It was a beautiful Irish landscape with a great green hill dominating the skyline. It is not outside a city wall, but you can’t miss the reference. It’s in the title of the film after all – Calvary. It came out a week ago, and I’ve seen it twice already.


In the Confessional Box. Brendan Gleeson as the priest was listening to his parishioners. One man tells him about how he was sexually abused by a priest as a child. That priest is dead now, and he is going to kill Fr James a week on Sunday as punishment. He says: There’s no point killing a bad priest … I’m going to kill you because you’re innocent. This is a film about life and death, and the kind of life you lead and the kind of death you make matter.


Then the film takes you through the lives of the parishioners that Fr James is serving as you try and work out which of them is going to be the killer:

  • The bruised Veronica, beaten up by her husband Jack, having an affair with Simon from the Ivory Coast, and taking cocaine with the atheist doctor.
  • Michael from the big house, a big financier, abandoned by his family, sacked by his employers, rich but utterly despairing.
  • The writer, an old man living on his own island, separate and not engaging, asking for a gun so that he can kill himself when life becomes too bleak
  • The policeman who gives Fr James the gun that he intends to give to the writer. Fr James interrupts his night in with
  • Good time Leo, the male prostitute
  • Milo, the young man with a polka-dot bow tie, who wants a girlfriend and a life and discusses suicide
  • The young serial killer in prison who can’t remember where he buried the last body.
  • Fr James’ own daughter who is recovering from an attempted suicide (he was previously married and became a priest when his wife died)


Just about any one of them could be the person who came into that confessional box that Saturday night. In the little Irish town, every kind of hurt and sin is there.


They are the people like everywhere trying to have a good time and keep out the darkness. And they know that what they are doing is causing harm, that they are taking the road of self-injury, but they don’t have much confidence in life and those who claim to open the door to life.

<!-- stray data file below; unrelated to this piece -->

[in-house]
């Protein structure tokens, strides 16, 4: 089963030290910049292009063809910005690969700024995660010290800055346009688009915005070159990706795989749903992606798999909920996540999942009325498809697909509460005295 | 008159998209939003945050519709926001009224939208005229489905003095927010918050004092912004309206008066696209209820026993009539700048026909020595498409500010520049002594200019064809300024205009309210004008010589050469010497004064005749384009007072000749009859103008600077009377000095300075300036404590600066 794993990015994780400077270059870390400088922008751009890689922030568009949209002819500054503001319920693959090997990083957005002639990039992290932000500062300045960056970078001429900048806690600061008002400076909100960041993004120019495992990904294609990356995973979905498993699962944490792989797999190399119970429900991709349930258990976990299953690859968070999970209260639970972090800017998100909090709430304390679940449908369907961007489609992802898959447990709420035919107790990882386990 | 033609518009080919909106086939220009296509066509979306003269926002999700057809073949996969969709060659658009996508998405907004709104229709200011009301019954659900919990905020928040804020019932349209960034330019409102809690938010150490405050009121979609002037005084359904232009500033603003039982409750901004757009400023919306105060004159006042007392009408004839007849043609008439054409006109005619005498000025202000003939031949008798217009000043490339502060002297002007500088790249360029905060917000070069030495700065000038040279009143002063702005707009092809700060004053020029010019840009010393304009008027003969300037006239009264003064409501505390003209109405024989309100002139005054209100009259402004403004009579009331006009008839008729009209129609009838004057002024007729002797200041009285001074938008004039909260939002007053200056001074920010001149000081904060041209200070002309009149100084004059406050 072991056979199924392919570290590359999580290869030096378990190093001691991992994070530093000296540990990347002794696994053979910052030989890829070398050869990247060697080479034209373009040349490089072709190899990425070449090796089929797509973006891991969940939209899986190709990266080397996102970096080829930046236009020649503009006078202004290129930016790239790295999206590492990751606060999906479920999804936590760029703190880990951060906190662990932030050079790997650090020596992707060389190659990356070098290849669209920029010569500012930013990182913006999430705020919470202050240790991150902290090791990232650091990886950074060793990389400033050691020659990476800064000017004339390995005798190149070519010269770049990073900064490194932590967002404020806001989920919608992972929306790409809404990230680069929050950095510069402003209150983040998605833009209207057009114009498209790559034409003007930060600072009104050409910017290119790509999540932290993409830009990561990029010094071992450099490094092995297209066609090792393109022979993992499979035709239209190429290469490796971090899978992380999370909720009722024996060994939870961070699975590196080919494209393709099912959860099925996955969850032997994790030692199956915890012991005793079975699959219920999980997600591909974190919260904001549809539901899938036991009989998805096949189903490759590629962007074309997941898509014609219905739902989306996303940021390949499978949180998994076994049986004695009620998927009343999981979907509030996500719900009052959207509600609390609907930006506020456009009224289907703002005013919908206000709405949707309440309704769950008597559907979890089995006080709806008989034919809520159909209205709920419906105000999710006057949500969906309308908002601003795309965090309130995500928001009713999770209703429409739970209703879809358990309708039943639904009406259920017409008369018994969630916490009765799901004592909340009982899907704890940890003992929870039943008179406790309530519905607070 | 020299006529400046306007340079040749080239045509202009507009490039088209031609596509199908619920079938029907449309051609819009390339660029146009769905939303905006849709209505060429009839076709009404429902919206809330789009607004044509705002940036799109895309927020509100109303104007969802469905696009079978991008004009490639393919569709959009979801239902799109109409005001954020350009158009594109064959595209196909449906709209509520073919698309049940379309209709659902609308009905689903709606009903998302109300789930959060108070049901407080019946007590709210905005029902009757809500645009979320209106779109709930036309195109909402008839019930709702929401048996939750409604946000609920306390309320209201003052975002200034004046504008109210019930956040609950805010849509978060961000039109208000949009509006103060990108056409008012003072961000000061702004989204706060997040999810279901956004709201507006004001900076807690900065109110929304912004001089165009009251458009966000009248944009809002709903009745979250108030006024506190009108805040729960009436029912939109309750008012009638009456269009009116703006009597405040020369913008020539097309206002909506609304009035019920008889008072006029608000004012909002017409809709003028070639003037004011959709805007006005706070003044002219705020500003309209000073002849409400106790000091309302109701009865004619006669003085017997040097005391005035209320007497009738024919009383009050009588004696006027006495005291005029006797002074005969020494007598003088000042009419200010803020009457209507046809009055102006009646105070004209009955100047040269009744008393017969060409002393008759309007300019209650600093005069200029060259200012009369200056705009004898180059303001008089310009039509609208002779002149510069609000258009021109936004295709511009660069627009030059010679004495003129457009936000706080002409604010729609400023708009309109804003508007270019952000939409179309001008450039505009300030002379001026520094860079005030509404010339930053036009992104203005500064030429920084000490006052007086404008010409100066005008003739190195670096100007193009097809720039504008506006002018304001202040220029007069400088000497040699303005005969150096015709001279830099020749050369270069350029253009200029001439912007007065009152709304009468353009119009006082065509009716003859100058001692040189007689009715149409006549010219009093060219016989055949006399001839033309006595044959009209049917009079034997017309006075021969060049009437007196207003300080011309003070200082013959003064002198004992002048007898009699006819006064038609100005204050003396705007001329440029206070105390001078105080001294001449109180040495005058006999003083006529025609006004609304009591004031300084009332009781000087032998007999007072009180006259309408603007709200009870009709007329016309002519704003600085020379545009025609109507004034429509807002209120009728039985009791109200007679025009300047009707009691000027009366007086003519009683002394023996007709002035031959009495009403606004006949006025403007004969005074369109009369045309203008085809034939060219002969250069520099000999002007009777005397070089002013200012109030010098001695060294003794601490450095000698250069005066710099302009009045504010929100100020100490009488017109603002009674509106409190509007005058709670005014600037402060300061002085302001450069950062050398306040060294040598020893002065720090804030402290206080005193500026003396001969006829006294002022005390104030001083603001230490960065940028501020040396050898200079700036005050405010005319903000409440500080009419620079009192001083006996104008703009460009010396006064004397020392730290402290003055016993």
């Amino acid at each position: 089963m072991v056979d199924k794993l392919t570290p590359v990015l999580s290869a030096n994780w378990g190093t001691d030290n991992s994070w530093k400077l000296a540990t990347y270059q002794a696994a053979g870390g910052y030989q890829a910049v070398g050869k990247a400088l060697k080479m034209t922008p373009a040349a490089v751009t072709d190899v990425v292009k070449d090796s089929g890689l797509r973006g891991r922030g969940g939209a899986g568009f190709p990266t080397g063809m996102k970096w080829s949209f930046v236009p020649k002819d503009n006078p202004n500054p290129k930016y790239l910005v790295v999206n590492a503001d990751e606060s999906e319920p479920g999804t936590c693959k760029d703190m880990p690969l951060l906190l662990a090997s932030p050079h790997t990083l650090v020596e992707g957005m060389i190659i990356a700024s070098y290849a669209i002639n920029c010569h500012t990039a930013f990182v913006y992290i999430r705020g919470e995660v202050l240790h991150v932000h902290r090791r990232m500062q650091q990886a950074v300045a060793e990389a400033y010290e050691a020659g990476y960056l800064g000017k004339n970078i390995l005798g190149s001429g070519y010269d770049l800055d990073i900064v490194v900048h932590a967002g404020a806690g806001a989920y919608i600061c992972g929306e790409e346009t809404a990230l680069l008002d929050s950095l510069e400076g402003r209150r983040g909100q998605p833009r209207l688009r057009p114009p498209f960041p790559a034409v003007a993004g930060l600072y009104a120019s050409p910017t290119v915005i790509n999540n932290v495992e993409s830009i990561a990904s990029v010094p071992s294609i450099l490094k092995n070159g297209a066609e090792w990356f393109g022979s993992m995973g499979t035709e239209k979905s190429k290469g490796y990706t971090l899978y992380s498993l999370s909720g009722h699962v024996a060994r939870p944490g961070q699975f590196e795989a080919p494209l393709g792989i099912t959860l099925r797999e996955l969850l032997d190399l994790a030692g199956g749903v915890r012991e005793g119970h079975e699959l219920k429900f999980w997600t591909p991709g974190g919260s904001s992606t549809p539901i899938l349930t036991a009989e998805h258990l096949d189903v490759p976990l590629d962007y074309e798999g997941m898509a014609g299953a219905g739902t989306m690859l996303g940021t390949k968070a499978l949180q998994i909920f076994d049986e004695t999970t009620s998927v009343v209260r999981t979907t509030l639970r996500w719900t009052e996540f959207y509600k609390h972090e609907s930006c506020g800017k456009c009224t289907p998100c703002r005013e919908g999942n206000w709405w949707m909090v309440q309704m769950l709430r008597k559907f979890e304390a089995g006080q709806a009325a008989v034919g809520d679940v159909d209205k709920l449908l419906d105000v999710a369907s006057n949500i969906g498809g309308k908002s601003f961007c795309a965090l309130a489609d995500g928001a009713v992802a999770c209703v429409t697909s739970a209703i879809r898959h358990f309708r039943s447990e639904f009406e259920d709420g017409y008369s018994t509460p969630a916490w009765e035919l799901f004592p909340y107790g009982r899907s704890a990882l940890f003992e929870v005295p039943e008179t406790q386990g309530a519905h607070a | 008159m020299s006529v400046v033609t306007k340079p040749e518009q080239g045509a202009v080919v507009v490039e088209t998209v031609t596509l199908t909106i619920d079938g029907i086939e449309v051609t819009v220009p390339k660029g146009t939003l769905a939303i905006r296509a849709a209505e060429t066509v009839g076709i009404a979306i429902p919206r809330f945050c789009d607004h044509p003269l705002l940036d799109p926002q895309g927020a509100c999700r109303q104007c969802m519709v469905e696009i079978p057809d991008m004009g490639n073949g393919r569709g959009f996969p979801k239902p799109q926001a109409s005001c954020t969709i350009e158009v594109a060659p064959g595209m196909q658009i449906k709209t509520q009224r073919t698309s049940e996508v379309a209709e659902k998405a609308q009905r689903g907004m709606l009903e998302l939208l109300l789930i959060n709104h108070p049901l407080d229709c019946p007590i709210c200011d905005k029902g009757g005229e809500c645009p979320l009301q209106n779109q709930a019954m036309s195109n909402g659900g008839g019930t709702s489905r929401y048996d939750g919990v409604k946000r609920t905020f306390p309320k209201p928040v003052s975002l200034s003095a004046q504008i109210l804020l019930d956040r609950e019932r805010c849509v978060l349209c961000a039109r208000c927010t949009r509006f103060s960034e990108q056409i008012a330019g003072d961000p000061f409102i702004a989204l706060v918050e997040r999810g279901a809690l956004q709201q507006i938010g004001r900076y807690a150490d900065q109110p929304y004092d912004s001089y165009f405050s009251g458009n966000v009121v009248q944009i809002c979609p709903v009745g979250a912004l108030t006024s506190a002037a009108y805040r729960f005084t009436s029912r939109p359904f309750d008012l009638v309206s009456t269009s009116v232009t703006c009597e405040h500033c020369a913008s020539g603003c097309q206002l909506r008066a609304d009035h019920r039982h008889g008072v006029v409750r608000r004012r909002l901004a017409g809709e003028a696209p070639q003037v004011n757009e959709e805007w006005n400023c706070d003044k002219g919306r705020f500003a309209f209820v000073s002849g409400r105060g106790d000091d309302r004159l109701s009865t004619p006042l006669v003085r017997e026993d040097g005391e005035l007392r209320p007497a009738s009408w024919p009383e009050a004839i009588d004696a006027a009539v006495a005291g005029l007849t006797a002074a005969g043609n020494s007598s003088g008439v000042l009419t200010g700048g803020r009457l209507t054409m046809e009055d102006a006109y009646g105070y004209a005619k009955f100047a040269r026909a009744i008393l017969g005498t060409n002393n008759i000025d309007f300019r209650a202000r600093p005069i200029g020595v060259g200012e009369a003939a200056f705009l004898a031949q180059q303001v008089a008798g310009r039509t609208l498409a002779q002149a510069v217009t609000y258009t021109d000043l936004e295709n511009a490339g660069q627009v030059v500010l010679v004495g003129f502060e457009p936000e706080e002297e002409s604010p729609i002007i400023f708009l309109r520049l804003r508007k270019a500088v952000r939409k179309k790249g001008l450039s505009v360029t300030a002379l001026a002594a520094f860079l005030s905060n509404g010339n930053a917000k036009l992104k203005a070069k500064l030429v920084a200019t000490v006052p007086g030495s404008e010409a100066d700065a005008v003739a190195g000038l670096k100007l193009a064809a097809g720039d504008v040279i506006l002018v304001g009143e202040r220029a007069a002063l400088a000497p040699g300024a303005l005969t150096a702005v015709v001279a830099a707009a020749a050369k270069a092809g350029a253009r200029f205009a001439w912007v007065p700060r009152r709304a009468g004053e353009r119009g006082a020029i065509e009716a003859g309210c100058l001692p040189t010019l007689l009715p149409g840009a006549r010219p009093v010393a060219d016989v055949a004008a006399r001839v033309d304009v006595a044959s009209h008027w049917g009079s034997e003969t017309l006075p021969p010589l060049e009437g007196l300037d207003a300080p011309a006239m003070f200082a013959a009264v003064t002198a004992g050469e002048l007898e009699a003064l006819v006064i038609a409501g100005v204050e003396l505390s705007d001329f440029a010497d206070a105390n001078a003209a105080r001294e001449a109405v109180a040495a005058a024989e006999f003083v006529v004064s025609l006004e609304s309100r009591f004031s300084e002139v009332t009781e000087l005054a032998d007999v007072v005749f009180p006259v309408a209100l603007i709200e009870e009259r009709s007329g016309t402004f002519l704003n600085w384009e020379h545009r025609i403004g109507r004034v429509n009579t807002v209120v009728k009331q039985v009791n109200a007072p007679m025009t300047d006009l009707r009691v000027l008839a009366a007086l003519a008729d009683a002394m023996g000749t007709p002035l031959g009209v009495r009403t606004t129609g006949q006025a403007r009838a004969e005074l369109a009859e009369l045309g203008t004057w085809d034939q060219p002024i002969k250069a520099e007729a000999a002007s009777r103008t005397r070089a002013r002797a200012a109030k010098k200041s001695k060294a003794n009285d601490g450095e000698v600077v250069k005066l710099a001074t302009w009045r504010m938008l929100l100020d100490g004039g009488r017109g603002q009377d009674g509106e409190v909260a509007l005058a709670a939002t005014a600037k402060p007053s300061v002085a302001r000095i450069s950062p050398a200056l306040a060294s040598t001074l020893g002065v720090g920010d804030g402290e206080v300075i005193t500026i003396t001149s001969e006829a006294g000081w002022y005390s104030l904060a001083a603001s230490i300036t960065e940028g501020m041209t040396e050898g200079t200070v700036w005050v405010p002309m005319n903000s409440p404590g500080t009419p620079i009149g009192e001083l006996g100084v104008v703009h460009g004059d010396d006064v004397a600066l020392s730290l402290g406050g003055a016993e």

Fr James is a good man, everyone says so, a genuinely good man. He does have a problem with alcohol and goes on a bender on the Friday night, but he is a good man. He looks on at the chaotic lives and sins of his charges with great compassion. Someone tells him: I think you’re a judgmental man, Father, and Fr James replies: I am, but I try not to be. They expect him to be judgmental, because they are projecting on to him their judgments of themselves. Fr James goes on to say that he thinks there is too much talk about sins and not enough about virtues. And asked which virtue he goes for, he says that forgiveness is greatly underrated.


Fr James tries to run away. He gets as far as the airport, but turns back to embrace his future. He wonders about using the gun to defend himself, but throws it into the sea. Resisting evil with violence is only to feed it. In the meantime, the church has been burnt down and his beloved dog is slaughtered. He hopes that the killer will change his mind, but in the end, this is way the killer has chosen to confront his own misery.


On the beach on that last day, the person you most expect to be the killer turns up and asks for help. He has reached rock-bottom and Fr James promises to help him. But he has another meeting first. And sure enough, the killer turns up, the butcher we’ve already seen with his dead meat.


And I’m telling you the story of the film because it is a calvary, about a good man going to his death because of the sins of the world. In the end, you hope and pray that the dying will make a difference, but what brings the healing is more the forgiveness, the greatest of all the virtues for Fr James.


At the end of the film, Fr James’ daughter goes to see the killer in prison, and she goes with compassion, with a tear in her eye. She has chosen to live and she has chosen to forgive. And there is hope that things can be different.